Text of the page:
In an age where the internet provides an abundance of information, to still be unaware of the varieties of Japanese cuisine could be seen as a form of self-exile from pleasure. While curating a list of the “best” nonfiction on the topic is certainly subjective, the following books, which offer immersive writing based on research and firsthand impressions and encounters, make for a nourishing reading experience.

“A Taste of Japan” by Donald Richie (1985)

Kodansha, 112 pages

For an elegantly composed introduction to Japanese cuisine, “A Taste of Japan” is hard to beat. Though not a food writer per se, Donald Richie, like the Japanese novelist and gourmet Junichiro Tanizaki, possessed a rare and subtle palate. Richie was the ultimate sampler; everything, even the most common dishes, had to be tried and tested.

In this beautifully illustrated book, the author examines the origins and derivatives of food, how it is consumed and its place and meaning in Japanese life. The writer stresses the shared primacy of the eye and tongue in Japanese cuisine, the “canon of presentation, a system of aesthetics” that must be satisfied.

“The Okinawa Program” by Bradley J. Willcox, D. Craig Willcox and Makoto Suzuki (2001)

Clarkson Potter, 496 pages

For “The Okinawa Program,” three certified doctors and nutritionists, Bradley J. Willcox, D. Craig Willcox and Makoto Suzuki, spent a total of 25 years of research on the groundbreaking bestseller that has changed the eating habits of countless readers. Devoid of a single image, the book might look like an academic treatise, but an engaging writing style, lively mix of dietary history, case studies, medical facts and a final section of recipes result in a highly readable book.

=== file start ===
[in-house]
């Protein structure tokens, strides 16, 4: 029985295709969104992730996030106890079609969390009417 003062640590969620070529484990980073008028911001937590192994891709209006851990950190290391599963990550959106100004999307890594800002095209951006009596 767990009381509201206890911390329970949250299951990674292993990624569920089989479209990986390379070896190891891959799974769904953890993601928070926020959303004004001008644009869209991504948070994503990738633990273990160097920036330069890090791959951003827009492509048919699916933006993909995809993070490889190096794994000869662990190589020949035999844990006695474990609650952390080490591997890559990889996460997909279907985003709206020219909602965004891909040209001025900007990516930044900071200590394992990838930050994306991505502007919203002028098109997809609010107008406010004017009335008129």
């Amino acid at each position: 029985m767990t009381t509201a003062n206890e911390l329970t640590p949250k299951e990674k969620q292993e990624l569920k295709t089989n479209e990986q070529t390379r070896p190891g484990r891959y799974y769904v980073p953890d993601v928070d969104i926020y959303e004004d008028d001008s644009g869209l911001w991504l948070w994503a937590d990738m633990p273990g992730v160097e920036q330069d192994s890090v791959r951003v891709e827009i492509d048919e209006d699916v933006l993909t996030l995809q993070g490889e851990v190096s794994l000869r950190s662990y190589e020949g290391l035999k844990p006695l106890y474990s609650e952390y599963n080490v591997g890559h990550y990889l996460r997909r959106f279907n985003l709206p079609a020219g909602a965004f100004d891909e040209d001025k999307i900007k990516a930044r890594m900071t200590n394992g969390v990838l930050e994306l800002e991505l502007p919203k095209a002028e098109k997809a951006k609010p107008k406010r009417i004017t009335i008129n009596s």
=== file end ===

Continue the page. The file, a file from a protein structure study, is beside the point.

The guardians of the Okinawan model for wellbeing are the island’s elders, who continue to enjoy some of the longest and, more importantly, healthiest and fulfilling lives in the world. At almost 500 pages, “The Okinawa Program” is a long read, but if properly ingested, may add years to your life.

“Rice, Noodle, Fish” by Matt Goulding (2015)

Harper Wave/Anthony Bourdain, 352 pages

In “Rice, Noodle, Fish,” Matt Goulding illustrates Japan’s rare level of devotion to food, one that can turn the making of a rice ball or skewer of yakitori into an art form. Goulding enlivens his writing with a sprinkling of invectives of the four-letter variety, tossed into the text like chili powder into sizzling oil. It’s an unorthodox approach that shouldn’t blind the reader to the genuine refinement of the writing.

Generously illustrated, the writer takes readers on a culinary tour of Japan, from the capital’s finest sushi restaurants, to grilled offal in a smoky Osaka eatery. While in Hokkaido, he stumbles on a rural boulangerie, where the bread — loaves of dusted and malted rye and wheat — evokes the wood-fired ovens of France, and its dark, slightly sour crust suggests a beautiful pairing with a tankard of smoky ale or glass of Armagnac.